Baltasar Gracián y Morales, SJ
SPAIN, 2001, 4th centenary of Gracián's birth, Scott 3109, and its FDI cancels
Baltasar Jerónimo Gracián y Morales, author of numerous works, was born in Calatayud, Aragon in 1601, entered the Jesuits at the age of 18, was sent to Zaragoza and later to Valencia to study theology, and was ordained in 1627. He taught philosophy and theology at several Jesuit schools in Aragon, was rector of the Jesuit college at Tarragona, and gained fame as a preacher in the court city of Madrid. He wrote under pseudonyms to avoid censorship, desirous perhaps that lesser talent not corrupt his exquisite style with their censorship and corrections. He was a witty man, constantly in trouble with his Jesuit superiors, though respected as a stylist and influential on other Spanish authors.
While professor of religion at Zaragoza, he published without his superior's permission a philosophical novel, El criticón. He was reprimanded by the superior general of the Jesuits, Fr. Goswin Nickel, since the book's tone was cynical and pessimistic, and certain personalities in this roman à clé were recognizable under their frequently thin disguises. When the second part of El criticón appeared in 1653, and the third 1657, it was a deliberate challenge and an act of open defiance. The provincial, Fr. Jacinto Piquer, SJ, among other things, exiled him to the Jesuit college in Graus. Gracian wrote to the superior general, and asked permission to leave the order, a request that was denied. He eventually moved on to Tarazona where he died in 1658.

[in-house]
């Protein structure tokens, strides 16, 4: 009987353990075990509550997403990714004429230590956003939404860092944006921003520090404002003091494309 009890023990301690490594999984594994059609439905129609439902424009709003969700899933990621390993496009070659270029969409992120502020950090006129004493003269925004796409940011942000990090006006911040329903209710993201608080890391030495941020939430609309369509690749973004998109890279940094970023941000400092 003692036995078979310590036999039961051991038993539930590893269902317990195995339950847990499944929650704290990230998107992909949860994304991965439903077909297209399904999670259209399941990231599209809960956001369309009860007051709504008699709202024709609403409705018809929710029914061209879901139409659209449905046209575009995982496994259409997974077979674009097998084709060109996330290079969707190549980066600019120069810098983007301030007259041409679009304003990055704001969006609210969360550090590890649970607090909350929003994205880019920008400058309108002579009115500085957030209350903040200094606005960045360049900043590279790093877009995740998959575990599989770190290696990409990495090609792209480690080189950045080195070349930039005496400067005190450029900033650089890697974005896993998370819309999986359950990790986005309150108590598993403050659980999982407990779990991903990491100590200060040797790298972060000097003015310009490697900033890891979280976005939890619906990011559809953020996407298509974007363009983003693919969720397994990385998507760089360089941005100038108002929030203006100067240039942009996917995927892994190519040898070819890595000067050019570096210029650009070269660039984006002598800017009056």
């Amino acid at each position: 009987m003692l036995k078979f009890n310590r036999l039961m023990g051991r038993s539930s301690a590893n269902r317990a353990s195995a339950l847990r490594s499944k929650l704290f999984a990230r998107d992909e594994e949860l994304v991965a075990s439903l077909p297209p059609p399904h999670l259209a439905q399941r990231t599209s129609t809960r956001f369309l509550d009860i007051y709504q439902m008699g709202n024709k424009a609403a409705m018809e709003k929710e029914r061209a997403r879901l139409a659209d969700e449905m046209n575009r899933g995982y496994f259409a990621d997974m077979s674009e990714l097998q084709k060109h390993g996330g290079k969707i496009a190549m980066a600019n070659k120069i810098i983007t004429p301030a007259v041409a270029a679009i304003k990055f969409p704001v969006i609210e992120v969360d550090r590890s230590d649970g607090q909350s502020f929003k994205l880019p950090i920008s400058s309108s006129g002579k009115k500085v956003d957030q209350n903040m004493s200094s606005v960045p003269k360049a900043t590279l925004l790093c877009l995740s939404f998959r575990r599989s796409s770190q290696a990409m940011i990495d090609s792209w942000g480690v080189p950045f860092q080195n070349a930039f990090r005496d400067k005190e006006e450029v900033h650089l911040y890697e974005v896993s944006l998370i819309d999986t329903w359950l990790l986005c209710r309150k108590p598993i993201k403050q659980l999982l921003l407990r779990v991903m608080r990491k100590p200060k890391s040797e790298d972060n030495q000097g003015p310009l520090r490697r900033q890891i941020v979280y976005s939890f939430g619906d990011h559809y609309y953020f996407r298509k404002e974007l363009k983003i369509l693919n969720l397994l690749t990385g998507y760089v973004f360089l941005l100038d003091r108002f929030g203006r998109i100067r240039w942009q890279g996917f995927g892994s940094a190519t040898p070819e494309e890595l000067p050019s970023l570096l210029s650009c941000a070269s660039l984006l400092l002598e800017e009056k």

His recently republished work, The Art of Worldly Wisdom, has been a best seller.
SPAIN, 1958, show cancel for the tercentenary of his death
2001, show cancel for the 4th centenary of his birth,
which shows the Jesuit church and residence where he lived in Graus